The second rule’s pretty obvious, isn’t it? If you want to be a writer you’ve got to read.
You can study reading. You can read books on how to read books, and (I guess) many writing courses will give you lists of things to watch out for: characterisation, plot, dialogue… all the elements that, when blended together, make Literature. But I’m not too sure about this. More than anything else, reading should be a pleasure. And I think it’s just as useful to absorb these messages subconsciously as it is to learn by dissecting the text. I guess I think there’s room for both. It’s almost certainly been good for my writing to read books on pacing and character. They might not have told me anything I didn’t instinctively know, but it’s a benefit to have knowledge moved from the subconscious to the conscious.
But reading is, and should always remain, a delight. The wonderful thing is that every time to pick up a book you’re going to learn something new, whether you want to or not. Maybe it’s only ‘how not to do it’, but even in books you hate you’re going to learn a little more about the world – or at least one select part of it.
Most instruction courses on writing and literature will point you towards the classics. Joseph Conrad, Jane Austen, Dickens, Hemingway, Dostoyevsky – the heavy hitters. I can see why they do it (they’re widely available and aren’t too esoteric for the masses – and, of course, they’re good) but this always puts me off. I know, I know, it’s my loss, but – whisper it quietly – I don’t want to read these. I know I should. And one day I will, I promise. But my point to you is that’s not only the greats that can help you. You can learn about writing from a Mills & Boon; after all, they rely on proven plots and have an established structure. And they’re short, so you can read a few quickly, then move on to something else.
Of course you should read the classics. But you should also read – well, everything else. If you’re a genre writer you need to read within your genre, that’s a given. It’s always helpful to know conventions, ‘the rules’, if only so you can play with them, break them good and hard if your story calls for it. It’s also massively helpful to read beyond your bounds. I mean, everybody should read as much as possible anyway because reading makes you a more rounded human being, more open and receptive. And there’s little better than sitting holding your partner whilst you both read. True fact.
So range wildly with your selections. Make your library your first stop every time you leave the house. Surround yourself with words and slowly they’ll fill you up, become part of your glorious shining soul. The presence of books in your life is the greatest gift you can give yourself, your children – even your friends and enemies.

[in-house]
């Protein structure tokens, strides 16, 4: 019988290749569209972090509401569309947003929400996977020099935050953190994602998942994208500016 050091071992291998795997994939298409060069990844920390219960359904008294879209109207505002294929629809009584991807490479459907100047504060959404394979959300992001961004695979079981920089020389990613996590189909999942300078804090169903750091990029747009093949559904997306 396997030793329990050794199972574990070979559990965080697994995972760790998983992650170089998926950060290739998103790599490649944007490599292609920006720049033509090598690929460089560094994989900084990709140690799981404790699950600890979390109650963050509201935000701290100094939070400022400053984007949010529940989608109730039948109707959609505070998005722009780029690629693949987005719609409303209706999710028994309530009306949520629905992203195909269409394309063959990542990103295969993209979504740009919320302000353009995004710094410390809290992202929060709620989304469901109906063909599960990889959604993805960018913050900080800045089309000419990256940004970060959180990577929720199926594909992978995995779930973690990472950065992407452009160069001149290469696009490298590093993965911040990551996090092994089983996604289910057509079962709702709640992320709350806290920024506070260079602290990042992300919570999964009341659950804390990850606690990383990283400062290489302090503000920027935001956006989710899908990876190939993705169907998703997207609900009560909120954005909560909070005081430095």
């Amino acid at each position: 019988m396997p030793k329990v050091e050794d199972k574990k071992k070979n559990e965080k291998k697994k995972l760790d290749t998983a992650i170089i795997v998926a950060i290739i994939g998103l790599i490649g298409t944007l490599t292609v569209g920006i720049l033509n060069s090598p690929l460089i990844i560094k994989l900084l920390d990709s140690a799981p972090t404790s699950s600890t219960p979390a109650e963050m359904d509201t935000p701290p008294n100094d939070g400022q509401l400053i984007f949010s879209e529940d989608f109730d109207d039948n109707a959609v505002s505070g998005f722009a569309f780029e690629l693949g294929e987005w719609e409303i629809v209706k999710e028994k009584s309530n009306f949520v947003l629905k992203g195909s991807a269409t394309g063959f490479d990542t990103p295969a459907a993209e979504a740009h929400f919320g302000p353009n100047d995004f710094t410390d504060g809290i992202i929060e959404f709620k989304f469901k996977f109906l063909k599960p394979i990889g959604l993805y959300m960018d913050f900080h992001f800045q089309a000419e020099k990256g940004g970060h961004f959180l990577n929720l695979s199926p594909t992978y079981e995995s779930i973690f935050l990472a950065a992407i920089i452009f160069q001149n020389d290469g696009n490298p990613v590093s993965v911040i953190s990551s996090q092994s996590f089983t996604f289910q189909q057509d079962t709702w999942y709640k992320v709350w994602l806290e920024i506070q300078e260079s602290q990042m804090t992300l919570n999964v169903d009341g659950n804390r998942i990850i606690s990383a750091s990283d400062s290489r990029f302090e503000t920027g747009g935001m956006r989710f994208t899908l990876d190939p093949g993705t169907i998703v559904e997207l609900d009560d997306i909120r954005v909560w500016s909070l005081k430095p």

And do your best to include non-fiction in your diet. You can do your readers no bigger favour than to know a lot about the world. This is obviously true for historical fiction, where the slightest anachronism can ruin the flow. It’s equally true for fantasy and science-fiction. Terry Pratchett once said that when you construct a city you need to start by knowing where the water goes in and how the waste goes out. You can’t invent a tribe without some understanding of power-structures at whatever level of development they’ve reached.
And none of this should feel like work. What greater pleasure can there be but to understand the world a little better? And always, always, you’ll be encountering new ways of thinking that might inspire your writing. I’ve talked before about how I’ve been influenced by real-world history. An awareness of popular science – and of possible trends – is also hugely helpful. Even if you dismiss what you’ve read – even if you disagree vehemently and want to give the author a good slap – it can drive you to write a sharp riposte, a counterblast.
It almost goes without saying that memoirs, biographies and travelogues – any narrative non-fiction, really – can also be incredibly useful. These (should) provide real-life examples of notable characters, places and times – or, if nothing else, ways of thinking.
The thing is that once you start writing – or at least after you’ve been doing it for a while – you’ll start to notice more in the books you read. Maybe it’s a case of becoming a little more discerning. You’ll get more out of the shape of the dialogue, the rhythms, the pace. Sentence length, that’s something to watch out for, especially as it influences that nebulous, barely definable thing they call ‘style’. These things will seep into your skin and slowly transform the way you produce your material. And it takes no effort. The wonderful thing – almost miraculous – is that all the things you’ve learnt will come out in your own voice, not as the people you’ve been reading. The brain is a very clever thing – far smarter than I am, at least.
So go! Journey into strange lands and travel through time. Stride across galaxies or into the hearts of lovers. Live vicariously, feel pain and joy and anger and deep, deep passion. Push yourself always onwards, and remember – you’re not wasting time. Never that. You’re merely rehearsing your craft.
The second rule lets you soar.